Union health ministry has suspended empanelment of Fortis Escort’s Heart Institute, New Delhi’s Delhi Heart & Lung Institute, two units of M S Ramaiah Memorial Hospital in Bangalore and Fortis Hospital in Jaipur
What started as a mere payment delay seems to have grown into a tussle between the government and leading private hospitals, empanelled under the Central Government Health Scheme.
Ahead of general elections, the Union health ministry has issued showcause notices to 24 private hospitals -- including brands such as Fortis, Apollo, Moolchand and Narayana Hrudayalaya -- for allegedly unilaterally deciding to discontinue credit facility to CGHS beneficiaries.
The ministry has also suspended the empanelment of five such hospitals for at least six months.
The move came in the wake of many private hospitals withdrawing the cashless facility for CGHS beneficiaries, mainly due to low rates and delays in payments.
“Twenty-four of 407 private hospitals empanelled under CGHS decided unilaterally to discontinue credit facility to the eligible categories of CGHS beneficiaries.
"Showcause notices stand issued to these hospitals and the empanelment of five hospitals has been suspended for a period of six months or till further orders, whichever is earlier,” the ministry said on Wednesday.
The ministry has suspended empanelment of Fortis Escort’s Heart Institute, New Delhi’s Delhi Heart & Lung Institute, two units of M S Ramaiah Memorial Hospital in Bengaluru and Fortis Hospital in Jaipur.
Other leading hospitals to receive showcause notice include Hyderabad’s KIMS Hospital and New Delhi-based National Heart Institute.
Most of the hospitals to come under the scanner are either in or around Delhi, Hyderabad or Bangalore.
For long, CGHS beneficiaries have been facing trouble at private hospitals, which have been refusing to entertain claims by such patients.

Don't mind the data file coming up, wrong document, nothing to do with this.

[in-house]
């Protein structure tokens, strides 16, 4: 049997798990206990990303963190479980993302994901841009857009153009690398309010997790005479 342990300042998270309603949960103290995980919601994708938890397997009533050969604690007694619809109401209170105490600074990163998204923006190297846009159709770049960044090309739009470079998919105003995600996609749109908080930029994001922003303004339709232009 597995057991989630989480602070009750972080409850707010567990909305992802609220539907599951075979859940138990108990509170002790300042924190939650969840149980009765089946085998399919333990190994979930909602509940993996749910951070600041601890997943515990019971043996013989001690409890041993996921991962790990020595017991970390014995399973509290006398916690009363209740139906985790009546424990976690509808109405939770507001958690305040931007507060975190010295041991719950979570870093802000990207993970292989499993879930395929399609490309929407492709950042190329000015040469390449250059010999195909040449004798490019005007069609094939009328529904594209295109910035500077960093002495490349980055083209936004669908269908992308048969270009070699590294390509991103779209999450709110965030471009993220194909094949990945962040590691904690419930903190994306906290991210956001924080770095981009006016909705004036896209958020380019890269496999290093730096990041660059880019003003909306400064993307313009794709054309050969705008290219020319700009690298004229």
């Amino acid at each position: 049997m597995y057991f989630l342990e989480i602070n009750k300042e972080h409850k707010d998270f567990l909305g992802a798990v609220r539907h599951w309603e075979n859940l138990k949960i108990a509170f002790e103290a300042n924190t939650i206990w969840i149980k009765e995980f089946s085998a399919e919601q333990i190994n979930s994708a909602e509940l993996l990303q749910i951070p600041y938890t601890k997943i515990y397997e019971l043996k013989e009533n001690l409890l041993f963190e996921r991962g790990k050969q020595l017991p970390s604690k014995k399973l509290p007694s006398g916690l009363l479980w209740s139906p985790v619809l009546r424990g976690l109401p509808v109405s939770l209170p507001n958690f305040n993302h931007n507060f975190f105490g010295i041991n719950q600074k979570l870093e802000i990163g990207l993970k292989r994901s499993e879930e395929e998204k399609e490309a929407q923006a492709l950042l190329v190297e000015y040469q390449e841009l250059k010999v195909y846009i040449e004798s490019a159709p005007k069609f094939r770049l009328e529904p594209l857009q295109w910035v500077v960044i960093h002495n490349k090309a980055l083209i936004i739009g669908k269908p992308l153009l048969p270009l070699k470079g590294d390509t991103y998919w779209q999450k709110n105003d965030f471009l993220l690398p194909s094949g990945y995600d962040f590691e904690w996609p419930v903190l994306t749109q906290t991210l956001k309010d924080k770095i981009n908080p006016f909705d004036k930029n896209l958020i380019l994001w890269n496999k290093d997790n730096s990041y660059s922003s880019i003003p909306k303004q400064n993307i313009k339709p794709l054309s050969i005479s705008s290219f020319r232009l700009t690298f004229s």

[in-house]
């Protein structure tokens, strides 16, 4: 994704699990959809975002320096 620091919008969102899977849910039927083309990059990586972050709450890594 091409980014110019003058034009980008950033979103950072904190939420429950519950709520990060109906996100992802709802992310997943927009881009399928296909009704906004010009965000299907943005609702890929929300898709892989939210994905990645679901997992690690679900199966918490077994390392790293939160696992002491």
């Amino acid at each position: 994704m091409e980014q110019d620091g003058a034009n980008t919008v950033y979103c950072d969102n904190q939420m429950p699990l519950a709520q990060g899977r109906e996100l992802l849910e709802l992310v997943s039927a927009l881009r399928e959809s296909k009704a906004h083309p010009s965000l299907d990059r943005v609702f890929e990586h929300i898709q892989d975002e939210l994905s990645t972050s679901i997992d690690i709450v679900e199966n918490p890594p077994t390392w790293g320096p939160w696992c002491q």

Hospital sources say there is distress because of delay in reimbursement of CGHS payments by the government.
“As it is, the services we provide under the scheme are at very low rates.
"And, because of delay in payments, we have to incur interest on the amount,” said the owner of a leading hospital in the National Capital Region.
"Many other private hospitals have also cited payment-related problems and are likely to discontinue services to CGHS beneficiaries, sources said.
However, the health ministry maintains the situation is not grave, with most private hospitals continuing to extend the cashless facilities to CGHS beneficiaries.
It also said it had already initiated steps for clearance of pending hospital bills on a priority basis, with the pendency almost cleared.
“The ministry will ensure the CGHS-empanelled private hospitals continue to extend cashless or credit facilities to the eligible CGHS beneficiaries, in compliance with the terms (of) the Agreement signed by them with CGHS,” it said.
CGHS also recently invited bids for revision of package rates through a tender process.
The last date for doing so was March 16. The ministry said steps were on to hasten the tender process.
Under CGHS, entitled government employees can avail of cashless diagnostics and treatment in hospitals, which send patients’ bills directly to the government for settlement.
For this, the hospitals and CGHS enter into a contractual agreement for a certain period, under which the price tag for each medical procedure is put down.
If a hospital wants to revise any of the rates, it has to enter into a fresh agreement with CGHS.
The Centre’s annual CGHS budget is around Rs 1,600 crore (Rs 16 billion), of which Rs 1,000 crore (Rs 10 billion) was for hospital reimbursements, including those for medicines, said an official.
CGHS’ arrangement with private hospitals had started in the 1990s, before which the All India Institute of Medical Sciences in Delhi was the only speciality institution for government officials.
To address the long waiting period at AIIMS, the government had worked out the cashless transaction arrangement with private hospitals and increased the CGHS budget.
Currently, there are a little over four million CGHS beneficiaries.